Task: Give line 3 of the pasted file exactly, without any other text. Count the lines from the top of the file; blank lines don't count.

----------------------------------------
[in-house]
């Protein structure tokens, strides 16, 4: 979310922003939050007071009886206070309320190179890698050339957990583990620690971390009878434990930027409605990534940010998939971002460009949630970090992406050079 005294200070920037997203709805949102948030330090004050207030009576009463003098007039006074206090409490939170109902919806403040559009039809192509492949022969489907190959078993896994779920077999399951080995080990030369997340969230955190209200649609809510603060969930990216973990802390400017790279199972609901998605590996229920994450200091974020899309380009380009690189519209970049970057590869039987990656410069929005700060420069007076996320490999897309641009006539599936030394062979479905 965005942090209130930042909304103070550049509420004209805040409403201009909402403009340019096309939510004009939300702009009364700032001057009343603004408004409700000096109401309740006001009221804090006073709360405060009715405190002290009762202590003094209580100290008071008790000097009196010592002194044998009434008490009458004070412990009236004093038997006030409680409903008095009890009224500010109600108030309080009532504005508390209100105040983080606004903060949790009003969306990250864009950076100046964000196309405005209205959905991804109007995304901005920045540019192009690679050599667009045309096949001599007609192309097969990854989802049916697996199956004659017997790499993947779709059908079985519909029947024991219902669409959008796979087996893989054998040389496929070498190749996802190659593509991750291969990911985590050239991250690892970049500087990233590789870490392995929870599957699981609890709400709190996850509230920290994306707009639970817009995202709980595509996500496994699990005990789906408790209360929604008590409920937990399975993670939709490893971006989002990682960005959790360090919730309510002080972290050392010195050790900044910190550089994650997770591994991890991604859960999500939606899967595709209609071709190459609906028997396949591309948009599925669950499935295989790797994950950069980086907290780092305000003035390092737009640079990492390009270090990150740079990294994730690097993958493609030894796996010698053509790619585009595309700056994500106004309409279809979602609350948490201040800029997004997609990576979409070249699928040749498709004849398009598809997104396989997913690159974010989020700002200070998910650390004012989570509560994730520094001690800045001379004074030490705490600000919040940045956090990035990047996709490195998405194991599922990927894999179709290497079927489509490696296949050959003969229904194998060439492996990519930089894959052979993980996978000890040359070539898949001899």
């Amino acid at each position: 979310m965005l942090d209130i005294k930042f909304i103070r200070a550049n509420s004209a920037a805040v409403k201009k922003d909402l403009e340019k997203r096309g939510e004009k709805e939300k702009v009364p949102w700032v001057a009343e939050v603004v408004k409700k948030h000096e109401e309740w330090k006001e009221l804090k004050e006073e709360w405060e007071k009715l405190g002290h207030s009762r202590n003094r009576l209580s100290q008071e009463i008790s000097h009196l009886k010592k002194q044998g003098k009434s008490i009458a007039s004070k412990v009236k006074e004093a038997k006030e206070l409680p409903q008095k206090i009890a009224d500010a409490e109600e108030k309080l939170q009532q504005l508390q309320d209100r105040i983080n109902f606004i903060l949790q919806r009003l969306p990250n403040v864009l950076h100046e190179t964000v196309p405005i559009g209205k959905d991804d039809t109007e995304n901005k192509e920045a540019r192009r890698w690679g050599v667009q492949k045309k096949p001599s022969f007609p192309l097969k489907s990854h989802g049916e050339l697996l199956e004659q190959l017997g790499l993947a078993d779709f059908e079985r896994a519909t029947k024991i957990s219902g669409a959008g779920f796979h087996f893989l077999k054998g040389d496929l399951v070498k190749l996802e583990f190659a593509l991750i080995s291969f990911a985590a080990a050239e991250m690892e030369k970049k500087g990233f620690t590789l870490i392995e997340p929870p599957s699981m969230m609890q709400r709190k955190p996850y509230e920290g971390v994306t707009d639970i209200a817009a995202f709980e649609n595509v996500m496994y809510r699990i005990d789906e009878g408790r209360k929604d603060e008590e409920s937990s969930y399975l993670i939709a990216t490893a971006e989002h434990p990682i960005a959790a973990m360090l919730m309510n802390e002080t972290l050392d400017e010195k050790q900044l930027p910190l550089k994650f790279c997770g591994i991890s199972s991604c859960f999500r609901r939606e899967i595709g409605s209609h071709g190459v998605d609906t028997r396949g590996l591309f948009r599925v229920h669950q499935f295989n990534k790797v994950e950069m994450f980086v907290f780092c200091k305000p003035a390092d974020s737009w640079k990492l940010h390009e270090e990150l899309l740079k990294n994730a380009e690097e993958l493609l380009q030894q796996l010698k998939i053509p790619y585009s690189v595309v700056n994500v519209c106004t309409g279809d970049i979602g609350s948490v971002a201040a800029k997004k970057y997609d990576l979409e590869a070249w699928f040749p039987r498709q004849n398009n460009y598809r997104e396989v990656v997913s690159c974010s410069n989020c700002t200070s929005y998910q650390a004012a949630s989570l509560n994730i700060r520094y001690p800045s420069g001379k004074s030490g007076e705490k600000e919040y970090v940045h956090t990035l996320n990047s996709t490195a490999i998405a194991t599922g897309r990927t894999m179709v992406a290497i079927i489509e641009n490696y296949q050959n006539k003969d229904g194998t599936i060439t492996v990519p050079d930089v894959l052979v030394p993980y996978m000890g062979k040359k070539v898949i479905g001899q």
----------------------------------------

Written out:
């Amino acid at each position: 979310m965005l942090d209130i005294k930042f909304i103070r200070a550049n509420s004209a920037a805040v409403k201009k922003d909402l403009e340019k997203r096309g939510e004009k709805e939300k702009v009364p949102w700032v001057a009343e939050v603004v408004k409700k948030h000096e109401e309740w330090k006001e009221l804090k004050e006073e709360w405060e007071k009715l405190g002290h207030s009762r202590n003094r009576l209580s100290q008071e009463i008790s000097h009196l009886k010592k002194q044998g003098k009434s008490i009458a007039s004070k412990v009236k006074e004093a038997k006030e206070l409680p409903q008095k206090i009890a009224d500010a409490e109600e108030k309080l939170q009532q504005l508390q309320d209100r105040i983080n109902f606004i903060l949790q919806r009003l969306p990250n403040v864009l950076h100046e190179t964000v196309p405005i559009g209205k959905d991804d039809t109007e995304n901005k192509e920045a540019r192009r890698w690679g050599v667009q492949k045309k096949p001599s022969f007609p192309l097969k489907s990854h989802g049916e050339l697996l199956e004659q190959l017997g790499l993947a078993d779709f059908e079985r896994a519909t029947k024991i957990s219902g669409a959008g779920f796979h087996f893989l077999k054998g040389d496929l399951v070498k190749l996802e583990f190659a593509l991750i080995s291969f990911a985590a080990a050239e991250m690892e030369k970049k500087g990233f620690t590789l870490i392995e997340p929870p599957s699981m969230m609890q709400r709190k955190p996850y509230e920290g971390v994306t707009d639970i209200a817009a995202f709980e649609n595509v996500m496994y809510r699990i005990d789906e009878g408790r209360k929604d603060e008590e409920s937990s969930y399975l993670i939709a990216t490893a971006e989002h434990p990682i960005a959790a973990m360090l919730m309510n802390e002080t972290l050392d400017e010195k050790q900044l930027p910190l550089k994650f790279c997770g591994i991890s199972s991604c859960f999500r609901r939606e899967i595709g409605s209609h071709g190459v998605d609906t028997r396949g590996l591309f948009r599925v229920h669950q499935f295989n990534k790797v994950e950069m994450f980086v907290f780092c200091k305000p003035a390092d974020s737009w640079k990492l940010h390009e270090e990150l899309l740079k990294n994730a380009e690097e993958l493609l380009q030894q796996l010698k998939i053509p790619y585009s690189v595309v700056n994500v519209c106004t309409g279809d970049i979602g609350s948490v971002a201040a800029k997004k970057y997609d990576l979409e590869a070249w699928f040749p039987r498709q004849n398009n460009y598809r997104e396989v990656v997913s690159c974010s410069n989020c700002t200070s929005y998910q650390a004012a949630s989570l509560n994730i700060r520094y001690p800045s420069g001379k004074s030490g007076e705490k600000e919040y970090v940045h956090t990035l996320n990047s996709t490195a490999i998405a194991t599922g897309r990927t894999m179709v992406a290497i079927i489509e641009n490696y296949q050959n006539k003969d229904g194998t599936i060439t492996v990519p050079d930089v894959l052979v030394p993980y996978m000890g062979k040359k070539v898949i479905g001899q």